Despite these challenges, the vast majority of respondents felt that the services offered by their RMO through the FNS program were keeping pace with what students in their school require.top of page
5.3 Program Impact
Overall, school administrators felt that using a third party organization such as the RMO to deliver the FNS program was beneficial. Respondents noted that the RMO's knowledge of available resources allows them to objectively determine the school's needs. Other respondents stated that the use of RMOs leads to responsive and personalized service through facilitating the acquisition of resources and by providing technical support. Several respondents cited challenges of using RMOs to deliver the program. The most common challenge reported was the distance of the RMO from the school, preventing more on-site visits for assessing the needs of the school and for training. A few respondents suggested that they require additional assistance and proposed that the RMOs should acquire more funding from Industry Canada to allow for more communication and training opportunities.
Respondents were asked their opinion of the relative impact of the FNS program through a series of questions. As demonstrated in Chart 5-1, the most important function of the services provided by the program was the ability to provide both teachers and students access to up-to date resources. Results were mixed when considering the degree to which the program encourages students to stay in school or transition to higher grades as well as allowing schools to deliver programs in local communities.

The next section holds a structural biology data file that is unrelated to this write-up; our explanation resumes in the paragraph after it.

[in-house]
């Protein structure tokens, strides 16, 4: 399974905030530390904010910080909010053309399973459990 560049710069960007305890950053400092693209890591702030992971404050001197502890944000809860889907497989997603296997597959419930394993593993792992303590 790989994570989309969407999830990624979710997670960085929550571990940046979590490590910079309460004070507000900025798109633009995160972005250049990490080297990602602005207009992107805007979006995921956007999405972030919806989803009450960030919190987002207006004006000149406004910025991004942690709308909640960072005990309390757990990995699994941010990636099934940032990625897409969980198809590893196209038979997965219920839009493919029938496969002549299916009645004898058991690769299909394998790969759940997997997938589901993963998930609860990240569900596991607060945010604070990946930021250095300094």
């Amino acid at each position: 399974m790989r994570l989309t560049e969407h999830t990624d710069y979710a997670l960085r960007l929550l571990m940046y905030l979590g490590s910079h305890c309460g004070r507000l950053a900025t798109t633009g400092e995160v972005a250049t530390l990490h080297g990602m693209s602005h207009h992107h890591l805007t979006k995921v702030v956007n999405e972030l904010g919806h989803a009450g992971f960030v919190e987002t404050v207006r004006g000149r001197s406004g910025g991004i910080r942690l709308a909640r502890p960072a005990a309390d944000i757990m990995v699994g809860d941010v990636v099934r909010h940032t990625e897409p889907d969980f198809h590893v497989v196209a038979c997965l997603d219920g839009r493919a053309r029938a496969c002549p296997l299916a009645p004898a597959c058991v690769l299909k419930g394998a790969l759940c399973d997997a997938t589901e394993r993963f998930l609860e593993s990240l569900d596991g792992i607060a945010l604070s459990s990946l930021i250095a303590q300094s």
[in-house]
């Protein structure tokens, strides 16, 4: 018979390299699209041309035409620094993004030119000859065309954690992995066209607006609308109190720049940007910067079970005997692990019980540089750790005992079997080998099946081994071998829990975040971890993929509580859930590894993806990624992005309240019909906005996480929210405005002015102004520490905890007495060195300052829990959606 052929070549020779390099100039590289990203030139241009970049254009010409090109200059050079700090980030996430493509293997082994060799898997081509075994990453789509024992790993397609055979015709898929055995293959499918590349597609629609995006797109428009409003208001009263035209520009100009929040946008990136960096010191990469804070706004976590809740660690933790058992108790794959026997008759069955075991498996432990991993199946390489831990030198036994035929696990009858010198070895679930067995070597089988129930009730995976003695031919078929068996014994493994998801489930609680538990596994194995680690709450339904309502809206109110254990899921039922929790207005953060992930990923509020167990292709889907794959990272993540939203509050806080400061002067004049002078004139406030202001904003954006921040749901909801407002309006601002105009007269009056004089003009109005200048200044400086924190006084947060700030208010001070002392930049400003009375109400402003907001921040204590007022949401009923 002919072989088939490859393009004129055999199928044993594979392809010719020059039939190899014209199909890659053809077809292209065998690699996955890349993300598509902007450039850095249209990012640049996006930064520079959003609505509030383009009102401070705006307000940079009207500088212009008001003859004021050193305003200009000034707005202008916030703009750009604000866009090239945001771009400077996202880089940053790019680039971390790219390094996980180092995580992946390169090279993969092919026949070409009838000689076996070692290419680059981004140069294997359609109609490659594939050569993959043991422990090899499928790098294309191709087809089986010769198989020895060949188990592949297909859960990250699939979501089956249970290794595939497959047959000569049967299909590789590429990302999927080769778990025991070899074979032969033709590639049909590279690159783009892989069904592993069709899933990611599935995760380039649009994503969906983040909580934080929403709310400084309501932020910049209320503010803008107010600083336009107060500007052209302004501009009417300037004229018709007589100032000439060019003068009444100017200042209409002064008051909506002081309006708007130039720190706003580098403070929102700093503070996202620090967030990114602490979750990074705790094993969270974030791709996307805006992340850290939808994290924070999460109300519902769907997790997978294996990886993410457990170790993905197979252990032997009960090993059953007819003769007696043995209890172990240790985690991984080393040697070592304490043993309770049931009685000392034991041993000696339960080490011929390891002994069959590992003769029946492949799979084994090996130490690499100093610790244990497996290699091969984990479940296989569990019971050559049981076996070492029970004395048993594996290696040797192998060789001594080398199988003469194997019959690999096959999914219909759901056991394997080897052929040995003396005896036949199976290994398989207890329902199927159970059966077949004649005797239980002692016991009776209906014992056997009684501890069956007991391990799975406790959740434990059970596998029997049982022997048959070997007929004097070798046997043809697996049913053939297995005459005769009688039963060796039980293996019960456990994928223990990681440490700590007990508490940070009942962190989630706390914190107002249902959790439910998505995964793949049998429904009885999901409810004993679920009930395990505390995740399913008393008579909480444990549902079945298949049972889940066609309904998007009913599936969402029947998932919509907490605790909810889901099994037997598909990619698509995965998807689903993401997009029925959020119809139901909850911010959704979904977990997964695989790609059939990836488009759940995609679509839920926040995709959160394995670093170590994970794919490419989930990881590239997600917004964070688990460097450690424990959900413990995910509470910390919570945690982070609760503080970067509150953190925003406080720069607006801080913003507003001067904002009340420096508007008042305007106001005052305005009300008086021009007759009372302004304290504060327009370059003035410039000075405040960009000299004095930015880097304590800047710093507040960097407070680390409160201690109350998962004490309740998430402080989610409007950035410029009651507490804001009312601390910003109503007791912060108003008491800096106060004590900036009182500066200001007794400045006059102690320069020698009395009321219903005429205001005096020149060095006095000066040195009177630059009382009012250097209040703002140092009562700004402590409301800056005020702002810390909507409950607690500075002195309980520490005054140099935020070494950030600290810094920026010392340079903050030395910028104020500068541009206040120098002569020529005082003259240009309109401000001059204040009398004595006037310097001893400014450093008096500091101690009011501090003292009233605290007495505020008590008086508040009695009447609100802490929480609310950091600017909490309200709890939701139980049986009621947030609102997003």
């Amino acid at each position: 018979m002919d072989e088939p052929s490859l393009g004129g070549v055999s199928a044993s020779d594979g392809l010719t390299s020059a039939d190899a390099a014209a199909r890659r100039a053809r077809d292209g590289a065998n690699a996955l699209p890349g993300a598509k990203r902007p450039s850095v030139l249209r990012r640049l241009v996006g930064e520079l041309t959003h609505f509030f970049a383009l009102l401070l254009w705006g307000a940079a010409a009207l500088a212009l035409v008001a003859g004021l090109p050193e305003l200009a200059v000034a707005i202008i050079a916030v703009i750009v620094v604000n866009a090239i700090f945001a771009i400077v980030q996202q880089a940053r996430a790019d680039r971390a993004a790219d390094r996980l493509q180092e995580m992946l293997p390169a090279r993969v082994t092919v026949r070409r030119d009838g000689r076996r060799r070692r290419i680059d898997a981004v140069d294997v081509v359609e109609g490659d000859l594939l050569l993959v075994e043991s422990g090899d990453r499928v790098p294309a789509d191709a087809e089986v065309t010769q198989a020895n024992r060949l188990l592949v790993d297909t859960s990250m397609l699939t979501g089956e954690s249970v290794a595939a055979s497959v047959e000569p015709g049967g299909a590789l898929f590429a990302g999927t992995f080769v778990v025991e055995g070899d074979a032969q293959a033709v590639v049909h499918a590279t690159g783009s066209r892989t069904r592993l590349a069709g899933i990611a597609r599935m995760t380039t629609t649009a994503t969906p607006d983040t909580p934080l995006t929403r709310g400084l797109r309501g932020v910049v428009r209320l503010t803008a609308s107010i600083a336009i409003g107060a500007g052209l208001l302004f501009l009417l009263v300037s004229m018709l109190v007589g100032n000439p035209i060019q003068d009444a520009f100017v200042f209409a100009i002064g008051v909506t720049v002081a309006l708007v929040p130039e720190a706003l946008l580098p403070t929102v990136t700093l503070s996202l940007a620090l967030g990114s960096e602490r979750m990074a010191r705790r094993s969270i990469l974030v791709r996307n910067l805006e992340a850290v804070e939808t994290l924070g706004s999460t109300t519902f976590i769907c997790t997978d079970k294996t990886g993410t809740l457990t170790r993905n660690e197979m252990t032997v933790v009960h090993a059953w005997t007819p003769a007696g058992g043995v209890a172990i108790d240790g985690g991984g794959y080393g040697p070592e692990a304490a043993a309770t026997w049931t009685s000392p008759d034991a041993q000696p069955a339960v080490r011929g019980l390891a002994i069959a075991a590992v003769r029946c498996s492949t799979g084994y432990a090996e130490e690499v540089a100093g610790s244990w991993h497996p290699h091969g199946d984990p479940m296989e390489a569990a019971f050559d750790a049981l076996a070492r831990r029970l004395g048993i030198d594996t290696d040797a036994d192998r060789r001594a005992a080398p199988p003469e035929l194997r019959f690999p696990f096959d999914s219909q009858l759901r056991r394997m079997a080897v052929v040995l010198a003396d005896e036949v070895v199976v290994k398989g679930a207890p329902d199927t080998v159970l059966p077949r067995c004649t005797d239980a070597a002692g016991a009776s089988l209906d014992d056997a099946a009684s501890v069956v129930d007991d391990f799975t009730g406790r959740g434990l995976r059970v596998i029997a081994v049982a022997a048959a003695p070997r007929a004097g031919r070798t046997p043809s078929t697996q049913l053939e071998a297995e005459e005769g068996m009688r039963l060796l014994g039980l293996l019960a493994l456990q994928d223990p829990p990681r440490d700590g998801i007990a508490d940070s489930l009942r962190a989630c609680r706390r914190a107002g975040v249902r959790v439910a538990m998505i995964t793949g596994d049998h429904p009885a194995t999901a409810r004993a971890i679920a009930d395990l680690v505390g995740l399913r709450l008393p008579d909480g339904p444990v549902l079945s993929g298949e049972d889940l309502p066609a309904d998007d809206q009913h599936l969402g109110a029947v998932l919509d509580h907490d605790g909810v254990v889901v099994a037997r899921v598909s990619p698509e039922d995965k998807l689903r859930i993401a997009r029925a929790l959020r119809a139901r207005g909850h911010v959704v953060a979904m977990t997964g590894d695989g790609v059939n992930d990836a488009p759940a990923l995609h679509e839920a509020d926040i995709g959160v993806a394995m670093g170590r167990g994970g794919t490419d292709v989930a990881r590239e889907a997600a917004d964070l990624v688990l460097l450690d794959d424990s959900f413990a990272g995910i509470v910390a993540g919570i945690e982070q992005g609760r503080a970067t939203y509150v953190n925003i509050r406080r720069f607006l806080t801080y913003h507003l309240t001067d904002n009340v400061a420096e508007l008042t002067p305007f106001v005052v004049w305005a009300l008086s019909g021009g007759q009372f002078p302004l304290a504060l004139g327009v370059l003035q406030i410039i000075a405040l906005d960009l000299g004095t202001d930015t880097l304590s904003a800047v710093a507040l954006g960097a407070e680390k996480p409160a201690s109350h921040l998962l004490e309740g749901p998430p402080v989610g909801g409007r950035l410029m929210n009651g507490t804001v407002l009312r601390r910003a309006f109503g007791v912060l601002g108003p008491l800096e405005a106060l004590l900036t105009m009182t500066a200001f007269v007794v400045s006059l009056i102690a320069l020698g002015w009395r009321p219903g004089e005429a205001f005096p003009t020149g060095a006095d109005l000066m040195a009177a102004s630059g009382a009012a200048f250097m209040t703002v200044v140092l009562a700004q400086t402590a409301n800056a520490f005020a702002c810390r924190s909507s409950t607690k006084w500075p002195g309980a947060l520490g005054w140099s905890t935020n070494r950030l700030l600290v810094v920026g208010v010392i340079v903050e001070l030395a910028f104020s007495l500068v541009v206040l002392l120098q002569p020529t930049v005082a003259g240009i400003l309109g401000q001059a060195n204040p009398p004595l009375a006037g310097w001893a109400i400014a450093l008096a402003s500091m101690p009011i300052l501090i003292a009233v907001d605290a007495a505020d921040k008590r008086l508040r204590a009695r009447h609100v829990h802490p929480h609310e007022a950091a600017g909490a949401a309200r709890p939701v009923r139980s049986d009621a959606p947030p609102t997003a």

The majority of school administrators stated that resources provided by their RMO through FNS are incorporated into teaching practices and utilized in the classroom. The resources were reported as allowing students to conduct basic research for school projects and allowing teachers to explore other learning resources through the Internet. Other applications of the FNS resources provided by respondents included:
- utilization of learning software;
- computer skill training workshops;
- communication with other schools;
- assisting special education classes;
- multimedia applications including the use of the digital camera;
- video editing and photo courses; and
- language development.
Several respondents understood the value of using the available resources for teaching purposes, however there were factors that prevented their participation. These barriers were reported as issues with connectivity, literacy issues among students, and a general lack of computer skills of the teachers hampering their ability to utilize the technology in the classroom.
The potential for e-learning to assist students was well recognized by all of the school administrators. The main benefits of e-learning were acknowledged as the ability of making more courses available to students in remote areas that may not have access to an education, thereby providing students with more learning opportunities. Although the positive outcomes of e-learning was noted, most respondents were not involved with delivering this type of education in their schools.